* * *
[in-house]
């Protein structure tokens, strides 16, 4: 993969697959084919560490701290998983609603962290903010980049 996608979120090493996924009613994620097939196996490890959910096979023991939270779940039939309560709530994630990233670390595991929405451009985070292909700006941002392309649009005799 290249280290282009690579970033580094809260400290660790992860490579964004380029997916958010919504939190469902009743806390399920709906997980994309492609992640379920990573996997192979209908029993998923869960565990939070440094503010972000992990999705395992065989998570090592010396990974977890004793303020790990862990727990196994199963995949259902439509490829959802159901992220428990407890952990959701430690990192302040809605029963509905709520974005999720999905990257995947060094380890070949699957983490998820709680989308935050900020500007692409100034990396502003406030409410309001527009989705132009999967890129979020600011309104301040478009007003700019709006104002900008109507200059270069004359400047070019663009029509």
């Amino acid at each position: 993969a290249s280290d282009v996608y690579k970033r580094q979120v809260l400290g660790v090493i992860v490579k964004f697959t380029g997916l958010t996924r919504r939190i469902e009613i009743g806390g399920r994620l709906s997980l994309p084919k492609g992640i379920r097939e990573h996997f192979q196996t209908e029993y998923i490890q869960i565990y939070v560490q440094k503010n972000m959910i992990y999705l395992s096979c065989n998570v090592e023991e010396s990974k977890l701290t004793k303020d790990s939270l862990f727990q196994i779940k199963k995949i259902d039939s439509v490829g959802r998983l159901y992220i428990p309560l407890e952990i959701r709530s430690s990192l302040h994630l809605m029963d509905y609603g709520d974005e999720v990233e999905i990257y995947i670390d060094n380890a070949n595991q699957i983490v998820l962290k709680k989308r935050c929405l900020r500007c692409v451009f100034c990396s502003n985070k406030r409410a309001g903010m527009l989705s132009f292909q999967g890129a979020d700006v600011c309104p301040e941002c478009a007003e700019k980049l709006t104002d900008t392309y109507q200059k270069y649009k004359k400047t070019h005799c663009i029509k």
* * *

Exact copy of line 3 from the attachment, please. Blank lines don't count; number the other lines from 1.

């Amino acid at each position: 993969a290249s280290d282009v996608y690579k970033r580094q979120v809260l400290g660790v090493i992860v490579k964004f697959t380029g997916l958010t996924r919504r939190i469902e009613i009743g806390g399920r994620l709906s997980l994309p084919k492609g992640i379920r097939e990573h996997f192979q196996t209908e029993y998923i490890q869960i565990y939070v560490q440094k503010n972000m959910i992990y999705l395992s096979c065989n998570v090592e023991e010396s990974k977890l701290t004793k303020d790990s939270l862990f727990q196994i779940k199963k995949i259902d039939s439509v490829g959802r998983l159901y992220i428990p309560l407890e952990i959701r709530s430690s990192l302040h994630l809605m029963d509905y609603g709520d974005e999720v990233e999905i990257y995947i670390d060094n380890a070949n595991q699957i983490v998820l962290k709680k989308r935050c929405l900020r500007c692409v451009f100034c990396s502003n985070k406030r409410a309001g903010m527009l989705s132009f292909q999967g890129a979020d700006v600011c309104p301040e941002c478009a007003e700019k980049l709006t104002d900008t392309y109507q200059k270069y649009k004359k400047t070019h005799c663009i029509k």